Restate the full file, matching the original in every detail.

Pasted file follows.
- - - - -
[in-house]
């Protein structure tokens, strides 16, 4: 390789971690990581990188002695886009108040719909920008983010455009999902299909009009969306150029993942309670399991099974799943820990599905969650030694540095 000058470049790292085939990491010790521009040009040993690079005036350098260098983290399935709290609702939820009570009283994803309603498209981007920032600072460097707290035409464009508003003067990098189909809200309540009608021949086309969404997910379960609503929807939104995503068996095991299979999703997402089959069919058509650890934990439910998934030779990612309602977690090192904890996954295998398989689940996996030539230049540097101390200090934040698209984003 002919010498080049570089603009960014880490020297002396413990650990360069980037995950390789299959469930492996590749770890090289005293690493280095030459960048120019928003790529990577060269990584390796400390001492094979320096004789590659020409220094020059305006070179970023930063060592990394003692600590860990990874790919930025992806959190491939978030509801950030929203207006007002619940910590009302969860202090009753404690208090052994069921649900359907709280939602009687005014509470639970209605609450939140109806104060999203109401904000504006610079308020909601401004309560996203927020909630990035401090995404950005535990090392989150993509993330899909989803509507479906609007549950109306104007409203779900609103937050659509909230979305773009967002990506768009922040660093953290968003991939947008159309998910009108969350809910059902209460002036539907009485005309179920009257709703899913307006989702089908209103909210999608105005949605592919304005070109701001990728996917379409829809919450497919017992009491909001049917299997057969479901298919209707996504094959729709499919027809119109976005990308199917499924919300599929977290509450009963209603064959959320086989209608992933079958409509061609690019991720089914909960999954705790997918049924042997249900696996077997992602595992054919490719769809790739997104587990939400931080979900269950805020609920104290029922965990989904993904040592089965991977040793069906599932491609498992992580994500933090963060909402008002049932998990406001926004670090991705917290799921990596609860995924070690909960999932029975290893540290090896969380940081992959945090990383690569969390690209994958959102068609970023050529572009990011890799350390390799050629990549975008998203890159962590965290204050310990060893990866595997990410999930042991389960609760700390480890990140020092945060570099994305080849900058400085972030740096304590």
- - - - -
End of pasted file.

[in-house]
């Protein structure tokens, strides 16, 4: 390789971690990581990188002695886009108040719909920008983010455009999902299909009009969306150029993942309670399991099974799943820990599905969650030694540095 000058470049790292085939990491010790521009040009040993690079005036350098260098983290399935709290609702939820009570009283994803309603498209981007920032600072460097707290035409464009508003003067990098189909809200309540009608021949086309969404997910379960609503929807939104995503068996095991299979999703997402089959069919058509650890934990439910998934030779990612309602977690090192904890996954295998398989689940996996030539230049540097101390200090934040698209984003 002919010498080049570089603009960014880490020297002396413990650990360069980037995950390789299959469930492996590749770890090289005293690493280095030459960048120019928003790529990577060269990584390796400390001492094979320096004789590659020409220094020059305006070179970023930063060592990394003692600590860990990874790919930025992806959190491939978030509801950030929203207006007002619940910590009302969860202090009753404690208090052994069921649900359907709280939602009687005014509470639970209605609450939140109806104060999203109401904000504006610079308020909601401004309560996203927020909630990035401090995404950005535990090392989150993509993330899909989803509507479906609007549950109306104007409203779900609103937050659509909230979305773009967002990506768009922040660093953290968003991939947008159309998910009108969350809910059902209460002036539907009485005309179920009257709703899913307006989702089908209103909210999608105005949605592919304005070109701001990728996917379409829809919450497919017992009491909001049917299997057969479901298919209707996504094959729709499919027809119109976005990308199917499924919300599929977290509450009963209603064959959320086989209608992933079958409509061609690019991720089914909960999954705790997918049924042997249900696996077997992602595992054919490719769809790739997104587990939400931080979900269950805020609920104290029922965990989904993904040592089965991977040793069906599932491609498992992580994500933090963060909402008002049932998990406001926004670090991705917290799921990596609860995924070690909960999932029975290893540290090896969380940081992959945090990383690569969390690209994958959102068609970023050529572009990011890799350390390799050629990549975008998203890159962590965290204050310990060893990866595997990410999930042991389960609760700390480890990140020092945060570099994305080849900058400085972030740096304590």